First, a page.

This article has less about romance novels than Philadelphoff-Puren's 2005 article (which uses a different example of Charlotte Lamb's work).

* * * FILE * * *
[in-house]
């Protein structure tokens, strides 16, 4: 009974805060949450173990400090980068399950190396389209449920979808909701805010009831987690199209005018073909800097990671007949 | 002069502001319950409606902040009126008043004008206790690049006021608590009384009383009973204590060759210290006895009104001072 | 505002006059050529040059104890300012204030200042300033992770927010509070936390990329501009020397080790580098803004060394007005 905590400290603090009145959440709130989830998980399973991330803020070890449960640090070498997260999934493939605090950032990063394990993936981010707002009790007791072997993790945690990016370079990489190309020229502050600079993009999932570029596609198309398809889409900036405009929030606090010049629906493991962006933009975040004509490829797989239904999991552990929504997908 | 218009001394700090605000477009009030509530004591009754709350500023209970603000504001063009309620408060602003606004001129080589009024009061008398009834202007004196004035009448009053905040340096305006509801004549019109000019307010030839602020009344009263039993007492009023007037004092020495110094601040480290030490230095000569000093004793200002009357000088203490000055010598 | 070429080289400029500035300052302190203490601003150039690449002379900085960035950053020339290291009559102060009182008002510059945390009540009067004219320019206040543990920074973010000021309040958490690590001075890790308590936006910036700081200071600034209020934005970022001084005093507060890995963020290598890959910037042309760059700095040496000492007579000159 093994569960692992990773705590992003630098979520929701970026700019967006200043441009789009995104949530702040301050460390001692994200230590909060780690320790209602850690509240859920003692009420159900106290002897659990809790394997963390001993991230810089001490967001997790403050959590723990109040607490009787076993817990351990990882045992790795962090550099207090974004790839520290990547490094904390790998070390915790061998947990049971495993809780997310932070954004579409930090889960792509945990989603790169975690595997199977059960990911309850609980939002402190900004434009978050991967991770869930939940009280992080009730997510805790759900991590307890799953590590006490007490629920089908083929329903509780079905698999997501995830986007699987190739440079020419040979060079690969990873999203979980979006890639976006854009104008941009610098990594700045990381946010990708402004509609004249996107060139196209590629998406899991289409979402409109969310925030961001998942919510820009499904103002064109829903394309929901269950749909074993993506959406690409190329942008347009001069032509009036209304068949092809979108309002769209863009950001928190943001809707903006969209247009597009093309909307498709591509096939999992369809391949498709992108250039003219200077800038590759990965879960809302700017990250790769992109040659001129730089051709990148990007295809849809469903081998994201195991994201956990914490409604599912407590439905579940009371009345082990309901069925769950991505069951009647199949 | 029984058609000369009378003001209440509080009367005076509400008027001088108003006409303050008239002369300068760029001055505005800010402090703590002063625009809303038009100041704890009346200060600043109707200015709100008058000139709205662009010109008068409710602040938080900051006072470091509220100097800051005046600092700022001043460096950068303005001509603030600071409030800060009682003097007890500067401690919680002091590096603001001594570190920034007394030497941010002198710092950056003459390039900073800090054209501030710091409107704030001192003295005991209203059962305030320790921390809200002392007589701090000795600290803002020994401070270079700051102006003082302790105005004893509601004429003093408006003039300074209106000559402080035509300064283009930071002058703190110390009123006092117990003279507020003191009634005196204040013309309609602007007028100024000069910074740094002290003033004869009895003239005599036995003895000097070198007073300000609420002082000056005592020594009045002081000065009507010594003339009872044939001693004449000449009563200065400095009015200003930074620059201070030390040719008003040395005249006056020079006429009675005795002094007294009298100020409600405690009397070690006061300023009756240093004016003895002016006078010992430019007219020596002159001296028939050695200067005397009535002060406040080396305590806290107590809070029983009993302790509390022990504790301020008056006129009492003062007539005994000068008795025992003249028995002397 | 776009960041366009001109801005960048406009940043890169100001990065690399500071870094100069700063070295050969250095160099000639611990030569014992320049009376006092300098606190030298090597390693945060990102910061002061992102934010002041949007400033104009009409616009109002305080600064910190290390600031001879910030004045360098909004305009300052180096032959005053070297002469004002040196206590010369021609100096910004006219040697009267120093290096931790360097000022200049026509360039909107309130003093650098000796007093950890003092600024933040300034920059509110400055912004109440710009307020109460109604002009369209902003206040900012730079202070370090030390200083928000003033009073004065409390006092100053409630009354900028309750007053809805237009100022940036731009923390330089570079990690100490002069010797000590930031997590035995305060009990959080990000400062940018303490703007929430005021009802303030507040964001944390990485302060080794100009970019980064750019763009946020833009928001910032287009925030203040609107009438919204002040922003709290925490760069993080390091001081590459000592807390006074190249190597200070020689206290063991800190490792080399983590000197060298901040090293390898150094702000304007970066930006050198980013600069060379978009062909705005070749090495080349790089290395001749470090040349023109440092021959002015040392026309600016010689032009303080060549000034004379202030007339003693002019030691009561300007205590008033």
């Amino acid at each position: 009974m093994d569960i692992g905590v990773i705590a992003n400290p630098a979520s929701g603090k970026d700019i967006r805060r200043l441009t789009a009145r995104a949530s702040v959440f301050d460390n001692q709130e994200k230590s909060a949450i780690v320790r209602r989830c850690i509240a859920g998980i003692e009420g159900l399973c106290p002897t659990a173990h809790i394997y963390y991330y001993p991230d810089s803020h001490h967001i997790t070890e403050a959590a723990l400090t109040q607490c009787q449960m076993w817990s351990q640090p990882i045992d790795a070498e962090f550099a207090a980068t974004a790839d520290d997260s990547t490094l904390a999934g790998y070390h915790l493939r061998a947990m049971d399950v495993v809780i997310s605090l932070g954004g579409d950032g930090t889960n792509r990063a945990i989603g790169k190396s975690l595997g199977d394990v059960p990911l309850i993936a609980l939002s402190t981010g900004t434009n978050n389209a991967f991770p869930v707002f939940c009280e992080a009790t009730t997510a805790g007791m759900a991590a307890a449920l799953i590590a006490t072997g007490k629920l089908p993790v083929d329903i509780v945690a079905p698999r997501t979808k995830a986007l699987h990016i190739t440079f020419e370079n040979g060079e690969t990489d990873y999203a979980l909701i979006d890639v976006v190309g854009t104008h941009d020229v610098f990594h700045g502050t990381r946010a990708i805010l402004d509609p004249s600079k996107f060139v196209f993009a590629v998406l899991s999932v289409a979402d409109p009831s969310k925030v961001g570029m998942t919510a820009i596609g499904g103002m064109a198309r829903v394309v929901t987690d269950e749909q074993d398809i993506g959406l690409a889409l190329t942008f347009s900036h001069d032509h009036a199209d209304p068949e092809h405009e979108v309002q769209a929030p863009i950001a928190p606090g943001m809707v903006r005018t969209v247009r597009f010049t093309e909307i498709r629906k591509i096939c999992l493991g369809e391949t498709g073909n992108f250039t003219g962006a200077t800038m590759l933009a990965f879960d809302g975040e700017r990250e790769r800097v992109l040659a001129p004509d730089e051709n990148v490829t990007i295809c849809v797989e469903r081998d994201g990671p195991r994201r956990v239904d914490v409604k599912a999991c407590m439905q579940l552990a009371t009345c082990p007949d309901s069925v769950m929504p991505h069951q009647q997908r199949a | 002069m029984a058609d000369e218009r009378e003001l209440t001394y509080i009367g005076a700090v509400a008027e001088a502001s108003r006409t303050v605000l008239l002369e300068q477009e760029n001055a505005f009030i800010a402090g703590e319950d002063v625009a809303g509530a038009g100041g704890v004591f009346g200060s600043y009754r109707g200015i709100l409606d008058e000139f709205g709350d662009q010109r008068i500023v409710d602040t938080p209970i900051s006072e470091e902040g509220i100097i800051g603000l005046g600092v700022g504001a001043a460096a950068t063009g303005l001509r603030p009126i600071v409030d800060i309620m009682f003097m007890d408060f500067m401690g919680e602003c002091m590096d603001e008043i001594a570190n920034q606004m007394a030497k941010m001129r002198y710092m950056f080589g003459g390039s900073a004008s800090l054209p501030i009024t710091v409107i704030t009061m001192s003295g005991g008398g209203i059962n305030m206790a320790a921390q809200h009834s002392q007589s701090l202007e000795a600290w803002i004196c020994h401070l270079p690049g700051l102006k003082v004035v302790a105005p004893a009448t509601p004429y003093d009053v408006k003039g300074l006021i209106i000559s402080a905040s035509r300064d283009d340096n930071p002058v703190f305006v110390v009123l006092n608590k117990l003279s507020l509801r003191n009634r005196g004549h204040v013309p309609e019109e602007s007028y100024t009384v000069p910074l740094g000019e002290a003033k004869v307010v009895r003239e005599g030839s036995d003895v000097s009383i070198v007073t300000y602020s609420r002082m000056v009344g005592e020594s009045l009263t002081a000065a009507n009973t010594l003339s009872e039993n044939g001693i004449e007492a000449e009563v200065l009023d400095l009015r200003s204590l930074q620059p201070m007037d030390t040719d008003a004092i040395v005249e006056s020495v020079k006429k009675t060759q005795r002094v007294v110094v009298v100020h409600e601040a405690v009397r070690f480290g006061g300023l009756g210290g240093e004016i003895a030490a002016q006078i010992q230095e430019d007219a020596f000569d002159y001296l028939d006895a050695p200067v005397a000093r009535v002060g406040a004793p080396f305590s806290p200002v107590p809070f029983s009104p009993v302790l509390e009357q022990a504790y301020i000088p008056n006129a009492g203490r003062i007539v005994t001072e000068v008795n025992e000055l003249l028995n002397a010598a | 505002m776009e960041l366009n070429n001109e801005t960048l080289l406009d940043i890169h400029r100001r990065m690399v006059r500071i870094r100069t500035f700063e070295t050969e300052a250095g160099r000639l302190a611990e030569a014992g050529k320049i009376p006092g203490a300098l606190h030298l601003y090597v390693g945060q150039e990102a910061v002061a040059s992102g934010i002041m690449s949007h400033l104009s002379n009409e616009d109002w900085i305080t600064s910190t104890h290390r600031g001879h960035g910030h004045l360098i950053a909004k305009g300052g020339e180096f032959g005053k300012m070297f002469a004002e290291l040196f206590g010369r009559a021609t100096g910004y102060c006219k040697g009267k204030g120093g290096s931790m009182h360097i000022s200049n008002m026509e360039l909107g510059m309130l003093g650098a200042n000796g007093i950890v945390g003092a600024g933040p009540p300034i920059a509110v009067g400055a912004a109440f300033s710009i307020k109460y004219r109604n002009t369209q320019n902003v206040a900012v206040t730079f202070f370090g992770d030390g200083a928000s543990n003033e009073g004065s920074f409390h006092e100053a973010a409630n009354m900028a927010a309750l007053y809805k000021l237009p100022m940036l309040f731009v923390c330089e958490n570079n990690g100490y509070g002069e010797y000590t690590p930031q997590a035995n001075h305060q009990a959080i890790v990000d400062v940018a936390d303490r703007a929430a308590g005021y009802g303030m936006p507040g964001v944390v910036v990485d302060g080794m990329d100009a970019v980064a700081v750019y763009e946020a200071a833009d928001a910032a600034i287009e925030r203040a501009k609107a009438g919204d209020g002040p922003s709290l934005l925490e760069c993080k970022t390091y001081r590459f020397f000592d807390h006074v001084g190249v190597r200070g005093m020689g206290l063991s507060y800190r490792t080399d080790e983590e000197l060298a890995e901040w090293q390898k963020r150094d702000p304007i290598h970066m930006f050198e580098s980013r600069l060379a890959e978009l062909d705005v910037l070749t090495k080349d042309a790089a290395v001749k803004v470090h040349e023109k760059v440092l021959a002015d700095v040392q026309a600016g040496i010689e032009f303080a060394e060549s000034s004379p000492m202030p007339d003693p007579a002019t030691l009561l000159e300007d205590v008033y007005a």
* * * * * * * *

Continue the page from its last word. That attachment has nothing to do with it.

feminist scholars have pointed to the congruence of a particular model of romance and legal narratives of rape. As Kathryn Gravdal (1991: 14) explains, romance can be defined as ‘that which blurs the distinction between seduction and aggression’. This model of romance denotes particular forms of character and modes of conduct for its participants. For example, the hero will tend to be powerful and an agent of effective actions, while the heroine will be passive and divided. In particular, she is compelled to abide by a complex code of dissimulation, in which her speech must cover over and conceal her real desires. This code is exemplified in the recent novels of the late Charlotte Lamb, a prolific writer of popular romance fiction. (250)